SPOKANE, Wash. - Where were you last November 17 as the Inland Northwest was in the midst of a destructive windstorm? It was unlike anything we've seen in our city's history. For most, things have returned to normal. But it's a day the Inland Northwest won't soon forget.
Before it even hit, emergency crews were preparing for the worst.
"This is going to be in the top five historic events in Spokane," Andy Brown, Warning Coordination Meteorologist at National Weather Service, said.
Forecasters began to realize just how devastating the storm was going to be.
"In Spokane, that 71 mph gust is a record," Kris Crocker, Chief Meteorologist at KXLY4 News, said.
Throughout the night, the damage was apparent to all. No area was spared and thousands were left picking up the pieces.
"We've been out here at SpokAnimal, just watching this roof behind me keep peeling further and further back," former KXLY4 News reporter John Hendricks said.
"We still hear the constant echo of ambulances, police cars, firetrucks responding to calls for service," our Jeff Humphrey reported.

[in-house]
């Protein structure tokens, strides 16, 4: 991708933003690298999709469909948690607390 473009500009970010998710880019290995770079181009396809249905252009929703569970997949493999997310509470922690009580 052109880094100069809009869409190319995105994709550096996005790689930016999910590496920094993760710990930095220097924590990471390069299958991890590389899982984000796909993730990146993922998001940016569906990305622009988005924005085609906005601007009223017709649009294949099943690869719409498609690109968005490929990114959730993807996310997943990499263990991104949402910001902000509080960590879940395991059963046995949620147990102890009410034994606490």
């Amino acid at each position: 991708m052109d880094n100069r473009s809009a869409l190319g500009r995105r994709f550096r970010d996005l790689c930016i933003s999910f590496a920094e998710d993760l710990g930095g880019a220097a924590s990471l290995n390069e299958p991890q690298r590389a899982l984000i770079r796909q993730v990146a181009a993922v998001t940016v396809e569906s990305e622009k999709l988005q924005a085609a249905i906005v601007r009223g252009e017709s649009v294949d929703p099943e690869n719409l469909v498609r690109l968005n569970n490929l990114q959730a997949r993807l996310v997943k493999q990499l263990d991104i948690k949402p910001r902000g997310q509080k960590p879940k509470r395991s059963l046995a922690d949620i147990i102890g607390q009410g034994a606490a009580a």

The high winds killed two people and tens of thousands were left in the dark, unsure for how long.
"Nadine, it is so eerie being out in the middle of a neighborhood and not having a single light other than the one we are providing," former KXLY4 News reporter Allie Norton said.
Originally, Avista expected it would take three to five days for power to be restored. But as that timeline approached, it was clear it would take much longer.
"You can see that there are workers actually out here right now, putting in the long hours. The houses here, though, are still dark," Norton reported.
But by Thanksgiving, Avista trucks were lining the streets to restore power to nearly every home.
"We're out here jumping around like it's New Year's Eve at midnight, hollering, hoping those Avista guys can hear us so we can say, ‘You're heroes! Thank you,'" Jamie Mann, a homeowner, said.
The storm itself lasted just hours. The impact, though, stretched on for months for hundreds of families whose homes and property took a direct hit from that powerful storm.
Cleanup from the windstorm took months, but it also spawned the hashtag, "Inland Strong," reminding our community that we can make it through just about anything as long as we work together.
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